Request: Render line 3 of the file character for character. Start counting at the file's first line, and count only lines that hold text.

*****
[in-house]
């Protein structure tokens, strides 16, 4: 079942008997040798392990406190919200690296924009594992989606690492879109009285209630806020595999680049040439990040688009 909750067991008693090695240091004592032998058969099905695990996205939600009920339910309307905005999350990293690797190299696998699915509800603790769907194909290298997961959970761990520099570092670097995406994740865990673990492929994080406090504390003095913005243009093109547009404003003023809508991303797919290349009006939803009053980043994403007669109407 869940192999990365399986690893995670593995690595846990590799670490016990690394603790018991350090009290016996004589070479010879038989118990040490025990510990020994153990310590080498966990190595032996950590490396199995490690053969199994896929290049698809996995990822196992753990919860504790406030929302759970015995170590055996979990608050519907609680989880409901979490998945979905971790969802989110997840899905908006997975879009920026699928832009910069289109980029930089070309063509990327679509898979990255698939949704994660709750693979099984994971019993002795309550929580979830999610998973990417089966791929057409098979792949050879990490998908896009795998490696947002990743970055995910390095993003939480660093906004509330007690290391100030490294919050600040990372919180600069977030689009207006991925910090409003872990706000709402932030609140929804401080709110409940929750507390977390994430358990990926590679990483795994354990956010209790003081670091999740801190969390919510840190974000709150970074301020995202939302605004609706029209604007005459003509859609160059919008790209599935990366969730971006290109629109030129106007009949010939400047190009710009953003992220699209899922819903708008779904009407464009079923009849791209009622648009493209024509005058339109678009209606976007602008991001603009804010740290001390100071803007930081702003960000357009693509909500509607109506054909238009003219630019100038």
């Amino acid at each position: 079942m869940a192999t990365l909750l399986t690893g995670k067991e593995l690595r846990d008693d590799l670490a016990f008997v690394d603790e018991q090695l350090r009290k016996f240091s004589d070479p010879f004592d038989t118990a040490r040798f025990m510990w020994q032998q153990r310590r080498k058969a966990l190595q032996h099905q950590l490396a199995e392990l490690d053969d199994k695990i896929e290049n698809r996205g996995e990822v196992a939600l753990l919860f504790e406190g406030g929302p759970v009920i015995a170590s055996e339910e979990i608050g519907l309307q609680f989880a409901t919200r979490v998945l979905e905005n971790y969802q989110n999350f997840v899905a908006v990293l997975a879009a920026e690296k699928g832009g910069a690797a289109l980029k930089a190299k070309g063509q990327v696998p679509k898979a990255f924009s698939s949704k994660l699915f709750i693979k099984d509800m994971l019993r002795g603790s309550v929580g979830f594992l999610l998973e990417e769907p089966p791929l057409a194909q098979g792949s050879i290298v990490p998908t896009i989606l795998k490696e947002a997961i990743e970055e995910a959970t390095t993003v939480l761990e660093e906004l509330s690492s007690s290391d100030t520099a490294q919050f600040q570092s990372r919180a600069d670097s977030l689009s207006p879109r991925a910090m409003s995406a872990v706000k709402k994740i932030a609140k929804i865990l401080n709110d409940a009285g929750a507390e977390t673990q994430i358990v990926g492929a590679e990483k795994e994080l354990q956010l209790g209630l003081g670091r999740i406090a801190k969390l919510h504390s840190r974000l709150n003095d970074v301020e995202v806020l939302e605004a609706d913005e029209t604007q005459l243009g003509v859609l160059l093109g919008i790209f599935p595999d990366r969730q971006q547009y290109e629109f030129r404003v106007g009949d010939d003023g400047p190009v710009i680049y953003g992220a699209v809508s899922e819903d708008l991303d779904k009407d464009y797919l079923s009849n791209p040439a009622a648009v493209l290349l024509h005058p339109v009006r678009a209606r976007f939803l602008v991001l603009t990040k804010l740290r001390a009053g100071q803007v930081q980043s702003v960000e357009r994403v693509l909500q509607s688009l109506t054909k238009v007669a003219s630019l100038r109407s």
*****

């Amino acid at each position: 079942m869940a192999t990365l909750l399986t690893g995670k067991e593995l690595r846990d008693d590799l670490a016990f008997v690394d603790e018991q090695l350090r009290k016996f240091s004589d070479p010879f004592d038989t118990a040490r040798f025990m510990w020994q032998q153990r310590r080498k058969a966990l190595q032996h099905q950590l490396a199995e392990l490690d053969d199994k695990i896929e290049n698809r996205g996995e990822v196992a939600l753990l919860f504790e406190g406030g929302p759970v009920i015995a170590s055996e339910e979990i608050g519907l309307q609680f989880a409901t919200r979490v998945l979905e905005n971790y969802q989110n999350f997840v899905a908006v990293l997975a879009a920026e690296k699928g832009g910069a690797a289109l980029k930089a190299k070309g063509q990327v696998p679509k898979a990255f924009s698939s949704k994660l699915f709750i693979k099984d509800m994971l019993r002795g603790s309550v929580g979830f594992l999610l998973e990417e769907p089966p791929l057409a194909q098979g792949s050879i290298v990490p998908t896009i989606l795998k490696e947002a997961i990743e970055e995910a959970t390095t993003v939480l761990e660093e906004l509330s690492s007690s290391d100030t520099a490294q919050f600040q570092s990372r919180a600069d670097s977030l689009s207006p879109r991925a910090m409003s995406a872990v706000k709402k994740i932030a609140k929804i865990l401080n709110d409940a009285g929750a507390e977390t673990q994430i358990v990926g492929a590679e990483k795994e994080l354990q956010l209790g209630l003081g670091r999740i406090a801190k969390l919510h504390s840190r974000l709150n003095d970074v301020e995202v806020l939302e605004a609706d913005e029209t604007q005459l243009g003509v859609l160059l093109g919008i790209f599935p595999d990366r969730q971006q547009y290109e629109f030129r404003v106007g009949d010939d003023g400047p190009v710009i680049y953003g992220a699209v809508s899922e819903d708008l991303d779904k009407d464009y797919l079923s009849n791209p040439a009622a648009v493209l290349l024509h005058p339109v009006r678009a209606r976007f939803l602008v991001l603009t990040k804010l740290r001390a009053g100071q803007v930081q980043s702003v960000e357009r994403v693509l909500q509607s688009l109506t054909k238009v007669a003219s630019l100038r109407s």